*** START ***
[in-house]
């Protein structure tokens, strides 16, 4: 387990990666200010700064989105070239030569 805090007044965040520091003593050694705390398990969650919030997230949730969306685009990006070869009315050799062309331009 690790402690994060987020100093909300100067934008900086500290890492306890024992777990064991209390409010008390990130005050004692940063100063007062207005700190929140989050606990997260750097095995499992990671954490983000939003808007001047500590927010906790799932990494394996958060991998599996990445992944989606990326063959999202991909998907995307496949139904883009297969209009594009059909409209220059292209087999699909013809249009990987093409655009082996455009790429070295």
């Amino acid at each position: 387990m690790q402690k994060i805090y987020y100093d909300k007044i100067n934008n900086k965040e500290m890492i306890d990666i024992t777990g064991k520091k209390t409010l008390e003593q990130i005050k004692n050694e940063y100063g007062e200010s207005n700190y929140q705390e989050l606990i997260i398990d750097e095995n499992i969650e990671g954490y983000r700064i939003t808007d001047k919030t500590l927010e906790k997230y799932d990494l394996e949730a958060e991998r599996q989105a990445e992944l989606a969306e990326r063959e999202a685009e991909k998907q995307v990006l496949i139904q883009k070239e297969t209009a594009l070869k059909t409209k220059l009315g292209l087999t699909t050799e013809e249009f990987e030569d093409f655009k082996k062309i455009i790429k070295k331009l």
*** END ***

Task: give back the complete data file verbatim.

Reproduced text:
[in-house]
């Protein structure tokens, strides 16, 4: 387990990666200010700064989105070239030569 805090007044965040520091003593050694705390398990969650919030997230949730969306685009990006070869009315050799062309331009 690790402690994060987020100093909300100067934008900086500290890492306890024992777990064991209390409010008390990130005050004692940063100063007062207005700190929140989050606990997260750097095995499992990671954490983000939003808007001047500590927010906790799932990494394996958060991998599996990445992944989606990326063959999202991909998907995307496949139904883009297969209009594009059909409209220059292209087999699909013809249009990987093409655009082996455009790429070295």
């Amino acid at each position: 387990m690790q402690k994060i805090y987020y100093d909300k007044i100067n934008n900086k965040e500290m890492i306890d990666i024992t777990g064991k520091k209390t409010l008390e003593q990130i005050k004692n050694e940063y100063g007062e200010s207005n700190y929140q705390e989050l606990i997260i398990d750097e095995n499992i969650e990671g954490y983000r700064i939003t808007d001047k919030t500590l927010e906790k997230y799932d990494l394996e949730a958060e991998r599996q989105a990445e992944l989606a969306e990326r063959e999202a685009e991909k998907q995307v990006l496949i139904q883009k070239e297969t209009a594009l070869k059909t409209k220059l009315g292209l087999t699909t050799e013809e249009f990987e030569d093409f655009k082996k062309i455009i790429k070295k331009l």